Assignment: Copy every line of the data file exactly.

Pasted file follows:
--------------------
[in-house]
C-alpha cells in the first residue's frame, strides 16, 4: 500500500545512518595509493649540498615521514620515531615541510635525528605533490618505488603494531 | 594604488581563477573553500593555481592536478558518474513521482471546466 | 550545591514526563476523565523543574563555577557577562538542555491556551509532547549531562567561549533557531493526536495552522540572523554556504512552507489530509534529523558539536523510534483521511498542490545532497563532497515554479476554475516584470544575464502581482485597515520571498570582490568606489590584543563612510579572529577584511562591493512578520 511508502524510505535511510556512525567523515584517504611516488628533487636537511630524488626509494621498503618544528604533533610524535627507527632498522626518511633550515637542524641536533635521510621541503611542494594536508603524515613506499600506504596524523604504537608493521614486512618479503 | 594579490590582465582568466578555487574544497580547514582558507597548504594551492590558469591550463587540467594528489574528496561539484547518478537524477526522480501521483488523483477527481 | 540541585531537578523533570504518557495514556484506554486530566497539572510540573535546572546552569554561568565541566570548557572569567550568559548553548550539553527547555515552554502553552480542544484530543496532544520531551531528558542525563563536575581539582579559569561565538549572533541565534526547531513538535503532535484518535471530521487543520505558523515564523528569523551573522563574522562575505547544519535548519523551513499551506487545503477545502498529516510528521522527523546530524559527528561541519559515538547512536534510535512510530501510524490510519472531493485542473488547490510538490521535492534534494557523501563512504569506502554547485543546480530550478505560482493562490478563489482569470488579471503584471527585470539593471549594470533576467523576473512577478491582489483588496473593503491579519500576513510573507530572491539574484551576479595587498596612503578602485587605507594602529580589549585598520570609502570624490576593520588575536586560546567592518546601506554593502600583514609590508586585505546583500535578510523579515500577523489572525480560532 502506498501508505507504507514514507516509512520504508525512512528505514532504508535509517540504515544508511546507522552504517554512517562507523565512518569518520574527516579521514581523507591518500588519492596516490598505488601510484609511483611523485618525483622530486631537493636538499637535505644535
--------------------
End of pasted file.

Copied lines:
[in-house]
C-alpha cells in the first residue's frame, strides 16, 4: 500500500545512518595509493649540498615521514620515531615541510635525528605533490618505488603494531 | 594604488581563477573553500593555481592536478558518474513521482471546466 | 550545591514526563476523565523543574563555577557577562538542555491556551509532547549531562567561549533557531493526536495552522540572523554556504512552507489530509534529523558539536523510534483521511498542490545532497563532497515554479476554475516584470544575464502581482485597515520571498570582490568606489590584543563612510579572529577584511562591493512578520 511508502524510505535511510556512525567523515584517504611516488628533487636537511630524488626509494621498503618544528604533533610524535627507527632498522626518511633550515637542524641536533635521510621541503611542494594536508603524515613506499600506504596524523604504537608493521614486512618479503 | 594579490590582465582568466578555487574544497580547514582558507597548504594551492590558469591550463587540467594528489574528496561539484547518478537524477526522480501521483488523483477527481 | 540541585531537578523533570504518557495514556484506554486530566497539572510540573535546572546552569554561568565541566570548557572569567550568559548553548550539553527547555515552554502553552480542544484530543496532544520531551531528558542525563563536575581539582579559569561565538549572533541565534526547531513538535503532535484518535471530521487543520505558523515564523528569523551573522563574522562575505547544519535548519523551513499551506487545503477545502498529516510528521522527523546530524559527528561541519559515538547512536534510535512510530501510524490510519472531493485542473488547490510538490521535492534534494557523501563512504569506502554547485543546480530550478505560482493562490478563489482569470488579471503584471527585470539593471549594470533576467523576473512577478491582489483588496473593503491579519500576513510573507530572491539574484551576479595587498596612503578602485587605507594602529580589549585598520570609502570624490576593520588575536586560546567592518546601506554593502600583514609590508586585505546583500535578510523579515500577523489572525480560532 502506498501508505507504507514514507516509512520504508525512512528505514532504508535509517540504515544508511546507522552504517554512517562507523565512518569518520574527516579521514581523507591518500588519492596516490598505488601510484609511483611523485618525483622530486631537493636538499637535505644535